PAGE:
“Small businesses, consumers and farmers will all be hurt,” Cummings said. The last long shutdown—orchestrated by Texas Sen. Ted Cruz’s demand that Congress repeal the Affordable Care Act—lasted 13 days, cost the economy 120,000 jobs, the workers $2 billion in pay, and the economy billions more in growth, the congressman said.

“Democrats want to work with the president, and offered several options to him” to avoid the shutdown, Cummings explained. One was a continuing resolution covering all the agencies that could shut down, funding them at the present levels, through the end of the fiscal year on Sept. 30.

The other was a package: One measure combining money bills lawmakers basically approved—a few small details must be worked out—covering all but one of the endangered agencies for the rest of the fiscal year. They include the Transportation, Treasury, Justice, Agriculture, and Commerce Departments.

The second part of the package was a fiscal-year-long continuing resolution, at last year’s funding levels, for the omitted agency, the Homeland Security Department. That’s where Trump wants his Mexican Wall money, all $5 billion, included. Congress doesn’t. It’ll give him $1.3 billion for “border security improvements,” but none of it would go for the wall.

On the other side of Capitol Hill, Sen. Chris Van Hollen, D-Md., announced he would try to amend any continuing resolution to include the pay raise.

Public opinion polls show heavy majorities against a shutdown and against Trump’s wall. That’s bolstered the Democrats’ stand against Trump, and they have enough votes to stop his wall: The House GOP is in disarray, and needs Democrats to help pass any money bill. The Senate has only 51 Republicans, but money bills need 60 votes to pass, so they need Democrats there, too.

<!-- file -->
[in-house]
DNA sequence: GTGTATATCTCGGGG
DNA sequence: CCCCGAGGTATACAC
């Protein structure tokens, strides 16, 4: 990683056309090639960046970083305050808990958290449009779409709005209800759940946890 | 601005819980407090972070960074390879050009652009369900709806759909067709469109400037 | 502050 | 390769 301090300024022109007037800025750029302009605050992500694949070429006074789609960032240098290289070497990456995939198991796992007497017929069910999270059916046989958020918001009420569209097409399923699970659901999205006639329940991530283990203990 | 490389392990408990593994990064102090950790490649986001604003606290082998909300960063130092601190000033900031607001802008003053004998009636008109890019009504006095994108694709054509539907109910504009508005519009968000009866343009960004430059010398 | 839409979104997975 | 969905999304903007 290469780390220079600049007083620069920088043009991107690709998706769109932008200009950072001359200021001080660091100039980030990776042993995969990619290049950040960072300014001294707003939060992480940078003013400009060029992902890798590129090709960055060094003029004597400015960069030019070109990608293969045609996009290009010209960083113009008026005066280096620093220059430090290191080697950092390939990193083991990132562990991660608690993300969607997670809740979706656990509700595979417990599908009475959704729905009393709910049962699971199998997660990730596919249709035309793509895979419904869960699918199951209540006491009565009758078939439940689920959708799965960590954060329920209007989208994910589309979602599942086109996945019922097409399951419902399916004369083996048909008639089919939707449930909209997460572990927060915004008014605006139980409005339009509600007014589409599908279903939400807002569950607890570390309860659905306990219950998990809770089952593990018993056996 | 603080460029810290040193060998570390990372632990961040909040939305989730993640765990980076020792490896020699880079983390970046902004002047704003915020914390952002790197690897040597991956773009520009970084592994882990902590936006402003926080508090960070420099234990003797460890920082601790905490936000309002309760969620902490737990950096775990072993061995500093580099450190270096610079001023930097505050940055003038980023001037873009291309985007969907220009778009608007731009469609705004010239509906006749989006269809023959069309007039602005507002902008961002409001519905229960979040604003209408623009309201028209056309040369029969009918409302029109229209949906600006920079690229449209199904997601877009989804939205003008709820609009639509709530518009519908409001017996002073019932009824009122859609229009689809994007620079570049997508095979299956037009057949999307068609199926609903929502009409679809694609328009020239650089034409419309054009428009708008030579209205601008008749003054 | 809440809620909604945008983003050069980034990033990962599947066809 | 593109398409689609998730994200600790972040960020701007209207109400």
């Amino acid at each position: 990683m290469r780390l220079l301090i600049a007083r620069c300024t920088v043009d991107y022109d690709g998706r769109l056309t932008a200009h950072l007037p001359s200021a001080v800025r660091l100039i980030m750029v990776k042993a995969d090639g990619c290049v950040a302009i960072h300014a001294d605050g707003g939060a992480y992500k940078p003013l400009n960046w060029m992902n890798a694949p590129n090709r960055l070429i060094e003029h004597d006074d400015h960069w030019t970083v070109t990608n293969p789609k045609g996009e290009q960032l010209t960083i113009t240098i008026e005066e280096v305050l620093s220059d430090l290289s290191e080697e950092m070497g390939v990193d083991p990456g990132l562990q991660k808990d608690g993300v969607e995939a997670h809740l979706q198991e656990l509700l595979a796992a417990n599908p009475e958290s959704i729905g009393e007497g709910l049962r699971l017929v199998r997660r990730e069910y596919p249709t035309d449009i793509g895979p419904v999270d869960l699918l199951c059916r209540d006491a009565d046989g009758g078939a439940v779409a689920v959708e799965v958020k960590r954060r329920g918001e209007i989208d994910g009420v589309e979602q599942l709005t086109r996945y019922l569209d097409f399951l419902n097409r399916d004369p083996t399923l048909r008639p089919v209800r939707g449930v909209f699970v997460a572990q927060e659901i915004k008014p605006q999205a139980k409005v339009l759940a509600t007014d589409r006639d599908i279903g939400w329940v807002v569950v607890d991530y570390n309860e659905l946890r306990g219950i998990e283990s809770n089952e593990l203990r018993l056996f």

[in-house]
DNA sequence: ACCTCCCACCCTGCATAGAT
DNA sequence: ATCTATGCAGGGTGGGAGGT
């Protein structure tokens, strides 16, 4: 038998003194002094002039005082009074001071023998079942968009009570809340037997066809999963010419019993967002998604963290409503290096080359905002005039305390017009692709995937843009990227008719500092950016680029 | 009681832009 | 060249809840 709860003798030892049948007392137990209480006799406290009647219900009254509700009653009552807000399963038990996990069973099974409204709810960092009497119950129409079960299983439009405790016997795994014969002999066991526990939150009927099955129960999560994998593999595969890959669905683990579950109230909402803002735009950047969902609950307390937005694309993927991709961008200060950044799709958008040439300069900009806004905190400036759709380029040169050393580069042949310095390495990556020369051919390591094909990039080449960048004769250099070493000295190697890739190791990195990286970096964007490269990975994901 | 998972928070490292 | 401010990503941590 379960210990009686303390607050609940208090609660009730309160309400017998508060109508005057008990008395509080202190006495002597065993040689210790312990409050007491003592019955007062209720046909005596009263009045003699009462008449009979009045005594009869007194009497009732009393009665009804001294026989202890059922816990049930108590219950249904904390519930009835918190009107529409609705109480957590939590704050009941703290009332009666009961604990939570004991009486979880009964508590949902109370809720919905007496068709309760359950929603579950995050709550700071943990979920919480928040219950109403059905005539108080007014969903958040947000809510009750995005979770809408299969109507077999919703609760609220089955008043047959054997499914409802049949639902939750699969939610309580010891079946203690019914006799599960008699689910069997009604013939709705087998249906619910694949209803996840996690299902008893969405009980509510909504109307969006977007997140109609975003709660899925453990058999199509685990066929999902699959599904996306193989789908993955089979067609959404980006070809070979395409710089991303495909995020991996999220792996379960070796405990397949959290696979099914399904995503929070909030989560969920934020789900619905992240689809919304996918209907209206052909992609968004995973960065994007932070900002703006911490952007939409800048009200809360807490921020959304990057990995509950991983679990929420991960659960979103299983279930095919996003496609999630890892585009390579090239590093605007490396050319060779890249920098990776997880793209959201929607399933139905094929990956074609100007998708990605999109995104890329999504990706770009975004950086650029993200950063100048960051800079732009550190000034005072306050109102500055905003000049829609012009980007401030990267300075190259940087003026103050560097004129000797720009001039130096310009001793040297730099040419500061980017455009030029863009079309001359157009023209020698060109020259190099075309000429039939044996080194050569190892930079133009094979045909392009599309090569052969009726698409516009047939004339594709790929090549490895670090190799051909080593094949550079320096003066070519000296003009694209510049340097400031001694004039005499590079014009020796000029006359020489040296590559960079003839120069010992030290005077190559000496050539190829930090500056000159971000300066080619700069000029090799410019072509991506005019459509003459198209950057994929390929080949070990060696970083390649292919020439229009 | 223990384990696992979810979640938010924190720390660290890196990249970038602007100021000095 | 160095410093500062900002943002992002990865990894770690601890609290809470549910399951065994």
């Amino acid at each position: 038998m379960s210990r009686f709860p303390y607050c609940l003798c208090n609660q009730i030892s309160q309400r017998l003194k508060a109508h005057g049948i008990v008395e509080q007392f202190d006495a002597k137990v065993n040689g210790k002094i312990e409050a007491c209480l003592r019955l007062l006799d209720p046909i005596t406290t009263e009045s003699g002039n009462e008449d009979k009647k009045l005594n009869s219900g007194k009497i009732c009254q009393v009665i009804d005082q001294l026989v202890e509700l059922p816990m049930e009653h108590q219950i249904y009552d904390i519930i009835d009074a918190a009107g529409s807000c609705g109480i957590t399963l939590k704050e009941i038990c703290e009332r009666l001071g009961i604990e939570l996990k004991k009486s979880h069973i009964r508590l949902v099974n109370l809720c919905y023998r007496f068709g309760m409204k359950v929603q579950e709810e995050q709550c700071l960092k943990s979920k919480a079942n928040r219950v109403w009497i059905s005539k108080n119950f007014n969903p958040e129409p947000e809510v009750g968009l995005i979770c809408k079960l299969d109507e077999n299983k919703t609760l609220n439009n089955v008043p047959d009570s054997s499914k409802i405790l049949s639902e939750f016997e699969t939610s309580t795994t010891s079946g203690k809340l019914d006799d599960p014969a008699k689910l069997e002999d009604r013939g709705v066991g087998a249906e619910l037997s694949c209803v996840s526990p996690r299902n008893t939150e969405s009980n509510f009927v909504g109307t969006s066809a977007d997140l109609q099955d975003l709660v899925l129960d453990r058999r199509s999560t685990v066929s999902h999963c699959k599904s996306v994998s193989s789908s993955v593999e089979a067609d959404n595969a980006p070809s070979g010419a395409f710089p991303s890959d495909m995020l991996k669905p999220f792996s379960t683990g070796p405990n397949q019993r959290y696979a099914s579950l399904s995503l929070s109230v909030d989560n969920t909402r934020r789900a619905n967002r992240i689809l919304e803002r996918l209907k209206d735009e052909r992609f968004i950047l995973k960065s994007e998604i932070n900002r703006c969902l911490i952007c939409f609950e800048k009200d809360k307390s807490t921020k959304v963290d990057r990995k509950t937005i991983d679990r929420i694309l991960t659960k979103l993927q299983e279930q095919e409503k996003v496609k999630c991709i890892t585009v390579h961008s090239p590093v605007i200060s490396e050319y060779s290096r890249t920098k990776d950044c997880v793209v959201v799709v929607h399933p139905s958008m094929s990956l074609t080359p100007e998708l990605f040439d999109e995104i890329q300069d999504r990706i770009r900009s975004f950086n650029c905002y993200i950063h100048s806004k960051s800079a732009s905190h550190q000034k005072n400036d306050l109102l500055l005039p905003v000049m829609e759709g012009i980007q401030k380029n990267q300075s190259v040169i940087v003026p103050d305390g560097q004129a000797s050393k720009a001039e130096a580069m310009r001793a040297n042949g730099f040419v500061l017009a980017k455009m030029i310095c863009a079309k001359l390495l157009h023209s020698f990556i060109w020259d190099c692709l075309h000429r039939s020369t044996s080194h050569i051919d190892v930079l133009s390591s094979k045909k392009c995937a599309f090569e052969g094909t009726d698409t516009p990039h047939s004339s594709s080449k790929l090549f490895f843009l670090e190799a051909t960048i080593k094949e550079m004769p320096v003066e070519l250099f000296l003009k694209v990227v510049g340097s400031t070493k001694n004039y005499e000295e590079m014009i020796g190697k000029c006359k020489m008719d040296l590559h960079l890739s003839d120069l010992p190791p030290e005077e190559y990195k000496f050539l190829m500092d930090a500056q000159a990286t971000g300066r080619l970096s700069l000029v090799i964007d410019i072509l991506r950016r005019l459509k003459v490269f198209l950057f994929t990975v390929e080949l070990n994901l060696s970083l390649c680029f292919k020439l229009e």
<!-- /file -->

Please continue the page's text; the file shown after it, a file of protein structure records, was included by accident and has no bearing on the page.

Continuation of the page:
Cox laid the blame on Trump for the mess. So did the AFL-CIO.

Congress “was moving right along,” to pass the money bills, “but the president said he’d shut the government down if he didn’t get it,” referring to the Mexican Wall, Cox said. “More than 700,000 workers would be affected, and many of those would be required to go to work and not get paid.” Cardin, Cummings, and the union “are doing everything in our power” to prevent that outcome—and ensure the pay raise, too, the union leader added.

“These unnecessary political games affect” hundreds of thousands of workers, the AFL-CIO said in a statement. “During a partial shutdown, these workers will continue to show up for work and put their lives on the line—but won’t take home a paycheck.”

Tony Reardon, president of the second-largest federal workers union, the Treasury Employees, wrote congressional leaders on Dec. 18, also urging them to defy Trump.


Mark Gruenberg
Mark Gruenberg

Award-winning journalist Mark Gruenberg is head of the Washington, D.C., bureau of People's World. He is also the editor of the union news service Press Associates Inc. (PAI). Known for his reporting skills, sharp wit, and voluminous knowledge of history, Mark is a compassionate interviewer but a holy terror when going after big corporations and their billionaire owners. El galardonado periodista Mark Gruenberg es el director de la oficina de People's World en Washington, D.C. También es editor del servicio de noticias sindicales Press Associates Inc. (PAI).